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Princeton Review names Linfield one of nation’s top green colleges

The Princeton Review and the U.S. Green Building Council recognized Linfield College’s commitment to sustainability in their recently released guide to green colleges.The guide profiled the top 286 schools out of 2,000 invited to participate in their sustainability survey.

There is a growing interest among students to enroll at schools where there is a demonstrated commitment to sustainability, according to the Review.

The publication noted Linfield’s contribution to mitigation of global warming in the Pacific Northwest region through campus and community initiatives and activities.

Linfield has reduced its carbon footprint through green building standards and implementation of energy conservation projects across campus. Buildings have been retrofitted for energy efficiency and all major capital projects are required to meet LEED Silver standards. The school was among the first colleges in the Pacific Northwest to partner with U Car Share, a car sharing program that reduces the number of personal vehicles on the road and provides low-emission compact and hybrid cars for participants.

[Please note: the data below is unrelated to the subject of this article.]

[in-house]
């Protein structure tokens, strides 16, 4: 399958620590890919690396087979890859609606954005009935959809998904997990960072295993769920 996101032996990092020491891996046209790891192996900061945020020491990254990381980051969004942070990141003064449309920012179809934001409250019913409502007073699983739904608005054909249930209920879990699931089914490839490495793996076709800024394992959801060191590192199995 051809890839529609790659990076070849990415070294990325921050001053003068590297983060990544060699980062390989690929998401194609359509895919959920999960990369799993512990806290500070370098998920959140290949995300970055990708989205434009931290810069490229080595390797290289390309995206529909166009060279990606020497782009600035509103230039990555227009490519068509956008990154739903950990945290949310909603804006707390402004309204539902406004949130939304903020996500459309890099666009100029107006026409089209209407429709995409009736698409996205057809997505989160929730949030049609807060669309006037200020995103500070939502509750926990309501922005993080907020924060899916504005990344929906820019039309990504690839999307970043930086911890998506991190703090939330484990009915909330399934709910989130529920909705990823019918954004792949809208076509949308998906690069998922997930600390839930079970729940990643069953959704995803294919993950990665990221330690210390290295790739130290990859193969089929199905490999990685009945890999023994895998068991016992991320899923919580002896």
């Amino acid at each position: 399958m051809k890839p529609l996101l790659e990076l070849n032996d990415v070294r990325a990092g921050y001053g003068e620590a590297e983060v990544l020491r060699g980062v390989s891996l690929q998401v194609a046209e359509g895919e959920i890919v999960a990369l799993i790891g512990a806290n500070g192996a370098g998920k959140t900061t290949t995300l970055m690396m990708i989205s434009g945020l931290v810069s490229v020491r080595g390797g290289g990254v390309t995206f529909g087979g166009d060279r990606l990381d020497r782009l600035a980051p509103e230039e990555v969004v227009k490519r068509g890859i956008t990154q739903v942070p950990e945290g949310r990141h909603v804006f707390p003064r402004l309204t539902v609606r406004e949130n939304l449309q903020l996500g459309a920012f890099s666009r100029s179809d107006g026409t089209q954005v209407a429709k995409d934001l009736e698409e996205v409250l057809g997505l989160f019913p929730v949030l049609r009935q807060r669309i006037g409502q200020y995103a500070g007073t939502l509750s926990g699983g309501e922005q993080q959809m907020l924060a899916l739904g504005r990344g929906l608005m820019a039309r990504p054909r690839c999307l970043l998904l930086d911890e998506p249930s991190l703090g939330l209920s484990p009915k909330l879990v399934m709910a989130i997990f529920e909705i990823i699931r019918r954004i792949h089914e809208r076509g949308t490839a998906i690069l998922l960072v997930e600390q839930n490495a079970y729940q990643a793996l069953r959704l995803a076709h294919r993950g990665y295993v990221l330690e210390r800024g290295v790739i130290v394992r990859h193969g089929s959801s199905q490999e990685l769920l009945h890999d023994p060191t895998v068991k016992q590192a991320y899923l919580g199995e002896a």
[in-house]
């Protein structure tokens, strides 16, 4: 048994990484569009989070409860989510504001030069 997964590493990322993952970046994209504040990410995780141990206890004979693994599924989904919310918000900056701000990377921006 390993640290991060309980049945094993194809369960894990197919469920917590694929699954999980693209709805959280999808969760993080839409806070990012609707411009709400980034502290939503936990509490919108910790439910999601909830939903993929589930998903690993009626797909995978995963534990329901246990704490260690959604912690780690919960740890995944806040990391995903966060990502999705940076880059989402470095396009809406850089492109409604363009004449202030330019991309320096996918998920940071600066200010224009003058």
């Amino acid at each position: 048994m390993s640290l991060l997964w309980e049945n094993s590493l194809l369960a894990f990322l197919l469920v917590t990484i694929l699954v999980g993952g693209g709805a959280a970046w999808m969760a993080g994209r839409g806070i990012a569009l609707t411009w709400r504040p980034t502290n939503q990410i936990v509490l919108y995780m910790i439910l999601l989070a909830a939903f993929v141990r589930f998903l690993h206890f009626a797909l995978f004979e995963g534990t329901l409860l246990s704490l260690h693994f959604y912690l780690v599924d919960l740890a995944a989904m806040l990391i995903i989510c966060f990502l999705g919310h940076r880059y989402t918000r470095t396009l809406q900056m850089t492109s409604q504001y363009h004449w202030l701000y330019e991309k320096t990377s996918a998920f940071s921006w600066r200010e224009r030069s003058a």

Greenfield, the student-initiated organization, focuses its efforts on awareness and mitigation of climate change. One hundred students walked door to door in the community, offering free energy efficient compact fluorescents in exchange for incandescent light bulbs as part of a collaboration with McMinnville Water & Light. For every bulb replaced, students earned a $2 energy credit to be applied toward solar panels on campus.

Students also spearheaded Power Shift Linfield, a conference dedicated to giving students the tools and skills to address climate change. They promote alternative transportation through a student-managed bike shop that loans bikes to the campus community free of charge. Students also partner with faculty on research projects dedicated to sustainability and serve on the campus Advisory Committee on the Environment and Sustainability.

“Sustainability doesn’t have to mean making huge lifestyle changes,” said Linfield senior Duncan Reid. “Taking small steps can lead to big results. Sustainability is being aware of your surroundings, being intentional about your actions and being aware of their consequences.”

Linfield students were also recognized this year in the National Wildlife Federation’s report, Generation E: Students leading for a sustainable, clean energy future. The report highlighted 165 campuses in 46 states.

The Princeton Review Guide to 286 Green Colleges

Student Sustainability Projects

Sustainability at Linfield

Student Greenfield Organization

Environmental Studies at Linfield